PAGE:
A previous version of this blog was published in August, 2017 With the federal government stymied over any meaningful climate legislation, it’s up to the states to take the lead on curbing carbon pollution. Here in New England, such leadership is nothing new. Five New England states have climate laws in the books, mandating cuts… Continue reading Carbon Pricing 101
“Congress must prioritize people over polluters,” said Bradley Campbell, President of Conservation Law Foundation. “The very communities that continue to suffer disproportionately high rates of disease at the hands of big oil are now directly affected by the COVID-19 outbreak. Any relief legislation must be focused on helping these families and not bailing out big oil and gas.”
“This report is yet another reminder that dithering by world leaders in the face of the climate crisis is becoming more costly and deadly by the minute,” said Bradley Campbell, President of CLF. “Neither the stroke of a Sharpie nor well-intentioned rhetoric can avert or obscure the irreversible damage already done to our oceans and our security. Only a quantum leap in climate leadership can limit the scale of the catastrophe and avoid utter betrayal of future generations.”
“PFAS chemicals are poisonous to humans and have no place in our water,” said Meredith Hatfield, Senior Attorney at CLF. “With the federal government dodging its responsibility on this critical issue, real action on the state level is the only way to combat this crisis. These rules are an important first step to protect the drinking water for New Hampshire families.”
“This is a huge victory for Rhode Island and for the health of our communities,” said CLF Senior Attorney Jerry Elmer. “In the face of climate emergency, opening a fossil fuel plant that will spew carbon pollution for decades is simply reckless. After years of lies and misinformation, Invenergy’s efforts to pave over a forest to build this dirty plant have been dealt a substantial loss. Today’s decision is proof that communities can stand up to big gas and win.”
Meanwhile, a federal judge in Boston in March allowed a suit filed by the Conservation Law Foundation against Exxon to go forward. The suit alleges the company failed to protect an oil storage facility against the impacts of climate change.
“The devastating impacts of climate change are at our doorstep,” said Greg Cunningham, Vice President and Director of CLF’s Clean Energy and Climate Change program. “Drastically reducing our climate-damaging emissions is the only way to avert these looming economic, social and environmental disasters. This bill will push Maine to do just that. After eight years with a climate denier in the governor’s office, we have real climate leadership from Governor Mills.”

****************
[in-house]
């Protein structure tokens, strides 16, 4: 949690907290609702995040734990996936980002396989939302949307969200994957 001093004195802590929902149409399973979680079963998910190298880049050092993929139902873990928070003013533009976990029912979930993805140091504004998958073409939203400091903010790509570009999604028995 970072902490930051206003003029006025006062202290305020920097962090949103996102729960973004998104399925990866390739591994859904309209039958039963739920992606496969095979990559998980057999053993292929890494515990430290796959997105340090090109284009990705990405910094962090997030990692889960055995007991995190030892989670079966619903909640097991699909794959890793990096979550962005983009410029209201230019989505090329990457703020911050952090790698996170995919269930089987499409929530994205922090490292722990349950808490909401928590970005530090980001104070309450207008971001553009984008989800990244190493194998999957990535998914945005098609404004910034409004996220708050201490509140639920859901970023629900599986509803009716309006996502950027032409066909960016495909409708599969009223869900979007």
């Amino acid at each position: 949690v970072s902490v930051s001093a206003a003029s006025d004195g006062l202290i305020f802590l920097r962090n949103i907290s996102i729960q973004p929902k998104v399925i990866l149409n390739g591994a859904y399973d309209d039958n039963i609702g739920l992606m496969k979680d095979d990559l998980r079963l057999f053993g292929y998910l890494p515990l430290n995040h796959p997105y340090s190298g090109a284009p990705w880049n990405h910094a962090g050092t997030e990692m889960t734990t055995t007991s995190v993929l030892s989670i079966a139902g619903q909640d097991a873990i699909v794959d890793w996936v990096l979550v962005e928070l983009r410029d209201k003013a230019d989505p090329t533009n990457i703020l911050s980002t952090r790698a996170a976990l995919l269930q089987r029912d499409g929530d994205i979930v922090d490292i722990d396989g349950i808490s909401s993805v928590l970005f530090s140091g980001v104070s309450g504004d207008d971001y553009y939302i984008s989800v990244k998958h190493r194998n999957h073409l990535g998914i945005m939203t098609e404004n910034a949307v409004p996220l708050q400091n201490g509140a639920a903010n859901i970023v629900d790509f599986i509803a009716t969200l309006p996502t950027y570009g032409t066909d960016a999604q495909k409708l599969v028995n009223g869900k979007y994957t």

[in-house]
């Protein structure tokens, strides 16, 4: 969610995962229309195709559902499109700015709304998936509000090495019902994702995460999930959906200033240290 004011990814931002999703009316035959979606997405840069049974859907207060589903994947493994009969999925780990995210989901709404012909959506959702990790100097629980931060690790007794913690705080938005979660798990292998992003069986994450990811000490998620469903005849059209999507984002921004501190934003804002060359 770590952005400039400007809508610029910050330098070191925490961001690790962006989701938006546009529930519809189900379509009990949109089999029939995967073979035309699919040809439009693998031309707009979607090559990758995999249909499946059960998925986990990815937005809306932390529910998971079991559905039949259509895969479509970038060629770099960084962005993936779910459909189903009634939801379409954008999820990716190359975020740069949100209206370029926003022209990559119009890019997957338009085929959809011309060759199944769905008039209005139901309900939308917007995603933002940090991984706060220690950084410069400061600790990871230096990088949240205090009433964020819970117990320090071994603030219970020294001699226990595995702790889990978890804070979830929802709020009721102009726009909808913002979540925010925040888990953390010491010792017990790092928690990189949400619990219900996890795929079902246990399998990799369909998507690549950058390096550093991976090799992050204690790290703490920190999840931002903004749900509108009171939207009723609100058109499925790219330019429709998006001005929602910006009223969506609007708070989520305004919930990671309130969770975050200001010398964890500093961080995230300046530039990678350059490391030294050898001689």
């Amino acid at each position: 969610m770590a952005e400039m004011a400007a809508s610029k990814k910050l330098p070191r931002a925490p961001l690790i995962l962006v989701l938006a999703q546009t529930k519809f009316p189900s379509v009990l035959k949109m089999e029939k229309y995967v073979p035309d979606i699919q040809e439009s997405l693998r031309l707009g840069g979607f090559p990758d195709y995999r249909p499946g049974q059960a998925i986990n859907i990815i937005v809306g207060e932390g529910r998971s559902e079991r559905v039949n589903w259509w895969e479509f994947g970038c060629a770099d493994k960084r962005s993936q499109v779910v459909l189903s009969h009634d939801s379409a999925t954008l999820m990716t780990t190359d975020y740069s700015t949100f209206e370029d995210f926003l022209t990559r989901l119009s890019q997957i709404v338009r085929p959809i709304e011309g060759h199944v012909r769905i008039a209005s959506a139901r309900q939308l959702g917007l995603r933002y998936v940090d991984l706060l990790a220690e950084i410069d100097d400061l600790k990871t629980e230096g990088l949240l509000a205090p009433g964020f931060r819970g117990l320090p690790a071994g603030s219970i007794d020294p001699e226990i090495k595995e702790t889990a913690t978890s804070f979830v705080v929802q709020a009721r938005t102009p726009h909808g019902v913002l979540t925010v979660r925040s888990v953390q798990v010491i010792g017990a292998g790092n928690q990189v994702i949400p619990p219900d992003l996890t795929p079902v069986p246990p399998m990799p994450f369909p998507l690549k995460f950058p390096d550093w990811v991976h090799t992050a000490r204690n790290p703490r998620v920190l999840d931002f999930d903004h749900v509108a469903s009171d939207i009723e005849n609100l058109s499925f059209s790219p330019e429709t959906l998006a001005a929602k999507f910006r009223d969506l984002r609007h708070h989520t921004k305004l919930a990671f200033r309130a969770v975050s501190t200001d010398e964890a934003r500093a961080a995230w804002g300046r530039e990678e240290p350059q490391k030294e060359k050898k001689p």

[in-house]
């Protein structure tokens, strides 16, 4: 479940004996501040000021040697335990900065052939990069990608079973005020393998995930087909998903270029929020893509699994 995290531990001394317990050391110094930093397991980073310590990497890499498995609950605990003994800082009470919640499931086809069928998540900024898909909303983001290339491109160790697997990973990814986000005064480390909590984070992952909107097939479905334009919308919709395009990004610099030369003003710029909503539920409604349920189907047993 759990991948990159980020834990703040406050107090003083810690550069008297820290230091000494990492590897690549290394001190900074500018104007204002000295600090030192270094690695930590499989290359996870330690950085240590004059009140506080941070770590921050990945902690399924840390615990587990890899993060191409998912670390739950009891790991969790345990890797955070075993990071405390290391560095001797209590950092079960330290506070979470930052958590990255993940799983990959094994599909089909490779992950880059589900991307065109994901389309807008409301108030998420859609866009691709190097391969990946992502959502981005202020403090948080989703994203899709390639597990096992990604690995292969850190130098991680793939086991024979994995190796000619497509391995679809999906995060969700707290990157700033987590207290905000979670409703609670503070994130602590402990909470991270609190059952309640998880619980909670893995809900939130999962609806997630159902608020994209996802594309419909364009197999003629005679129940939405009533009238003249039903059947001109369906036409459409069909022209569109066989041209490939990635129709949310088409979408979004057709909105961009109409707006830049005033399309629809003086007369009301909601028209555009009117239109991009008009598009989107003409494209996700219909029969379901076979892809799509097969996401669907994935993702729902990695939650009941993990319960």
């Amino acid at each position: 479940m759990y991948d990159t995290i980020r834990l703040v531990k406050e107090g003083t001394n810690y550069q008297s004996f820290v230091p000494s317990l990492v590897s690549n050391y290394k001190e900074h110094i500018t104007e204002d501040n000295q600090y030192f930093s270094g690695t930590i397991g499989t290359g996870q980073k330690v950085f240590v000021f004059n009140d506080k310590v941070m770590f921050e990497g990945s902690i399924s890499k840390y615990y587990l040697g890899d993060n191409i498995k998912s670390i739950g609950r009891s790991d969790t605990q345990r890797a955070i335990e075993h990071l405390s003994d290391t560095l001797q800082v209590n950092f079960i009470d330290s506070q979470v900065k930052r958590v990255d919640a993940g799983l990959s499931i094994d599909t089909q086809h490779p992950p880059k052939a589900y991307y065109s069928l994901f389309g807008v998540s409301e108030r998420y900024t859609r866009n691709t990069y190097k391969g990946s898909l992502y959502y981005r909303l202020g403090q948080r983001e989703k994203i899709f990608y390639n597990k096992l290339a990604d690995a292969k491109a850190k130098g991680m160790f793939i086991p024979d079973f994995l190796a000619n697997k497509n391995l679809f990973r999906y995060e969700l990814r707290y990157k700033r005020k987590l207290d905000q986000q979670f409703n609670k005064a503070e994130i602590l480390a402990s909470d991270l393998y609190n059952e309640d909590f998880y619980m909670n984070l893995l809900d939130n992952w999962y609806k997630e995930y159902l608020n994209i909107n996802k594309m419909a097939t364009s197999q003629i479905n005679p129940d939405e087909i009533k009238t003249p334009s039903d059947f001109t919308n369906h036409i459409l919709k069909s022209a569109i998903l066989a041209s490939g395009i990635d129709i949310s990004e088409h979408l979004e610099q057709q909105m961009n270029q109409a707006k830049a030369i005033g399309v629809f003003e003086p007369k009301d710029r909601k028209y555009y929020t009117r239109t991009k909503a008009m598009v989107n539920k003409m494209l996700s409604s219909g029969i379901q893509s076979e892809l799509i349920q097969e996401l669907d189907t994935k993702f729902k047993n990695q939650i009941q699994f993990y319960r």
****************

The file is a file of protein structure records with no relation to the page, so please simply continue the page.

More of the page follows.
“The 52 Senators who voted to confirm Andrew Wheeler to lead the Environmental Protection Agency are each complicit in the countless premature deaths, compromised health, and global economic peril that will undoubtedly result from Wheeler’s agenda to weaken protections and safeguards that are fundamental to the agency’s mission,” said CLF President Bradley Campbell.
“This report speaks loud and clear—fracked gas is increasing our carbon emissions and harming our environment,” said Greg Cunningham, VP and Director of CLF’s Clean Energy and Climate Change program. “Coal’s sharp-dressed cousin is continuing us on a path to irreparable and costly climate damage. It is imperative that we shift our clean energy transition into high gear and accelerate our clean car standards to reverse this trend.”
Transportation Advocates Commend States’ Announcement to Develop Regional Program to Modernize Transportation and Reduce Vehicle Pollution
“The health and economic well-being of people and our planet depend on bold action today to create a transportation system for the future,” said Amy Laura Cahn, director, Healthy Communities & Environmental Justice program at Conservation Law Foundation. “Environmental justice communities have the fewest resources to adapt to the impacts of climate change but have long borne the greatest burdens of pollution and transportation inequity. We welcome a regional problem-solving approach, but our most disadvantaged residents must have a seat at the table.”